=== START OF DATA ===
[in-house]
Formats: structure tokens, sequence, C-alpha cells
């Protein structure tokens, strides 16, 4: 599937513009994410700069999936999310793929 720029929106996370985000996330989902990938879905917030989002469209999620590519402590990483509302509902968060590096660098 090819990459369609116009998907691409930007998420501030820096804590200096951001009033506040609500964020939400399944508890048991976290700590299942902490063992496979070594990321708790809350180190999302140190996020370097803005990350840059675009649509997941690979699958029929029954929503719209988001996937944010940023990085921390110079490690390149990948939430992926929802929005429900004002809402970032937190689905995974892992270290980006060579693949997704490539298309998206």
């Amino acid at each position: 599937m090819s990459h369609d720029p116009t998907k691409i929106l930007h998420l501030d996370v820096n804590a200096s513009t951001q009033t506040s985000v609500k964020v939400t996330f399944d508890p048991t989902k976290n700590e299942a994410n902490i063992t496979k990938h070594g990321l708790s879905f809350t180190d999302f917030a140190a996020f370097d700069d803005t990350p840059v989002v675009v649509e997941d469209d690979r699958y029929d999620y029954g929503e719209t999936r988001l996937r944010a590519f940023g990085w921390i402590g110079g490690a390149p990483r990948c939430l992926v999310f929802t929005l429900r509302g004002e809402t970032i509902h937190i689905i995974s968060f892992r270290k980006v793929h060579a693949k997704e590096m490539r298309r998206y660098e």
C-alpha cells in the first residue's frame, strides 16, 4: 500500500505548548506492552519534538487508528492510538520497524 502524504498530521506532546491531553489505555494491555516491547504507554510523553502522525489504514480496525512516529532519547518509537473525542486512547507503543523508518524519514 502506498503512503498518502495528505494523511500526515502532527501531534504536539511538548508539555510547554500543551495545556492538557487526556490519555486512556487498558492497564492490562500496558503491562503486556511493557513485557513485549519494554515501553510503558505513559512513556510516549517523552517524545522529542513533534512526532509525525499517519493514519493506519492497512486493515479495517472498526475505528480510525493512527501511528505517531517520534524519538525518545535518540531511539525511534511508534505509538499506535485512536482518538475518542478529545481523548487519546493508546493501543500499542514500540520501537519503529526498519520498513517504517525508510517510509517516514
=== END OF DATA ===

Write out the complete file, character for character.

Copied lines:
[in-house]
Formats: structure tokens, sequence, C-alpha cells
């Protein structure tokens, strides 16, 4: 599937513009994410700069999936999310793929 720029929106996370985000996330989902990938879905917030989002469209999620590519402590990483509302509902968060590096660098 090819990459369609116009998907691409930007998420501030820096804590200096951001009033506040609500964020939400399944508890048991976290700590299942902490063992496979070594990321708790809350180190999302140190996020370097803005990350840059675009649509997941690979699958029929029954929503719209988001996937944010940023990085921390110079490690390149990948939430992926929802929005429900004002809402970032937190689905995974892992270290980006060579693949997704490539298309998206």
């Amino acid at each position: 599937m090819s990459h369609d720029p116009t998907k691409i929106l930007h998420l501030d996370v820096n804590a200096s513009t951001q009033t506040s985000v609500k964020v939400t996330f399944d508890p048991t989902k976290n700590e299942a994410n902490i063992t496979k990938h070594g990321l708790s879905f809350t180190d999302f917030a140190a996020f370097d700069d803005t990350p840059v989002v675009v649509e997941d469209d690979r699958y029929d999620y029954g929503e719209t999936r988001l996937r944010a590519f940023g990085w921390i402590g110079g490690a390149p990483r990948c939430l992926v999310f929802t929005l429900r509302g004002e809402t970032i509902h937190i689905i995974s968060f892992r270290k980006v793929h060579a693949k997704e590096m490539r298309r998206y660098e």
C-alpha cells in the first residue's frame, strides 16, 4: 500500500505548548506492552519534538487508528492510538520497524 502524504498530521506532546491531553489505555494491555516491547504507554510523553502522525489504514480496525512516529532519547518509537473525542486512547507503543523508518524519514 502506498503512503498518502495528505494523511500526515502532527501531534504536539511538548508539555510547554500543551495545556492538557487526556490519555486512556487498558492497564492490562500496558503491562503486556511493557513485557513485549519494554515501553510503558505513559512513556510516549517523552517524545522529542513533534512526532509525525499517519493514519493506519492497512486493515479495517472498526475505528480510525493512527501511528505517531517520534524519538525518545535518540531511539525511534511508534505509538499506535485512536482518538475518542478529545481523548487519546493508546493501543500499542514500540520501537519503529526498519520498513517504517525508510517510509517516514